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Tag: Southern Appalachian Creature Feature

The content below has been tagged with the term “Southern Appalachian Creature Feature.”

Podcasts

  • A black and white bird with bright yellow breast and face.
    Blackburnian warbler. Photo Tim Lenz, CC BY 2.0.

    Warblers

    June 26, 2009 | 2 minute read

    Transcript Greetings and welcome to the Southern Appalachian Creature Feature Warblers, warblers, warblers. If you spend much time around birders in the Southern Appalachians, they seem to get really excited about warblers. While the term warblers is used to describe different groups of birds around the world, in North America it almost always refers to members of the family parulidae, also called New World warblers. There are dozens of North American warblers, most of which are insect eaters, and in our region they can be found in a variety of habitats, from the grasslands of the Southern piedmont, to the spruce-fir forests atop Appalachia’s highest mountains.  Learn more...

  • A river runs through a valley in fall.
    Eastern small-footed bat. Photo by Gary Peeples, USFWS.

    Eastern small-footed bats

    June 19, 2009 | 2 minute read

    Transcript Greetings and welcome to the Southern Appalachian Creature Feature. During the winter of 2006-2007, North Carolina Wildlife Resources Commission biologists examining a mine in Haywood County found 109 eastern small-footed bats, the largest known hibernation colony of this species in the southeast. A return to the mine in the winter of 2007-2008 turned up just 56 bats, though it’s quite possible the bats shifted to an inaccessible part of the mine.  Learn more...

  • A green and brown frog with large round eyes resting on a rock.
    Ginseng flower forming. Photo by Courtney Celley, USFWS.

    Day of the frog

    June 12, 2009 | 2 minute read

    Transcript Greetings and welcome to the Southern Appalachian Creature Feature. March at my daughter’s preschool, is reptiles and amphibians month. There is a bit of pride when someone asks my daughter what she’s studying at school and she says “Reptiles and amphibians.” At one level, the pride comes simply from hearing my three-year old say a word like amphibians. Of course, there’s a deeper pride when she begins to name the distinguishing traits of the vertebrate classes – fish, amphibians, reptiles, birds, and mammals.  Learn more...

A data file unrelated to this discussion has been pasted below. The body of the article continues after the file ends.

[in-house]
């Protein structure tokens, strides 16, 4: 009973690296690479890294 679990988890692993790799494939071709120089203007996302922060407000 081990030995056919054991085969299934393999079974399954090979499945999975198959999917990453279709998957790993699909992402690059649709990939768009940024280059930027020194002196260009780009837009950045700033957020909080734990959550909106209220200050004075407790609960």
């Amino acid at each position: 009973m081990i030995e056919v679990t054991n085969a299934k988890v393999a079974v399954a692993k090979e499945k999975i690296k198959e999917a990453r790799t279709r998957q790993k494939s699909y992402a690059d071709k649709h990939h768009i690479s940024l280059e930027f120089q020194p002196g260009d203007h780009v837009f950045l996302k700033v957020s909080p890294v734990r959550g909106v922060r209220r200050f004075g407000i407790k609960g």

• Rock gnome lichen

    June 5, 2009 | 2 minute read

    Transcript Greetings and welcome to the Southern Appalachian Creature Feature. An untrained eye would be completely oblivious to its presence. It would look nearly indistinguishable from the other lichens growing on the high, exposed rock face, and you would never know you were looking at an endangered species. The rock gnome lichen is one of only two lichens on the federal list of threatened and endangered species and is found exclusively in the Southern Appalachians.  Learn more...

  • Ragweed, bane of noses, boon to wildlife

    May 29, 2009 | 2 minute read

    Transcript Greetings and welcome to the Southern Appalachian Creature Feature. Few plants are as reviled as ragweed, whose pollen carries the blame for the spring-time sinus suffering of thousands, if not millions, of Americans. Of course that just reflects our human bias. If you were a songbird, you might have different feelings. At least six different species of ragweed are found in the United States. They’re pioneer species - sun-loving plants that are the first to move in once an area has been cleared.  Learn more...

  • A jet black bird perched on a rock on the ground.
    Crow. Photo by Clint Lalonde, CC BY-NC 2.0.

    Clever crows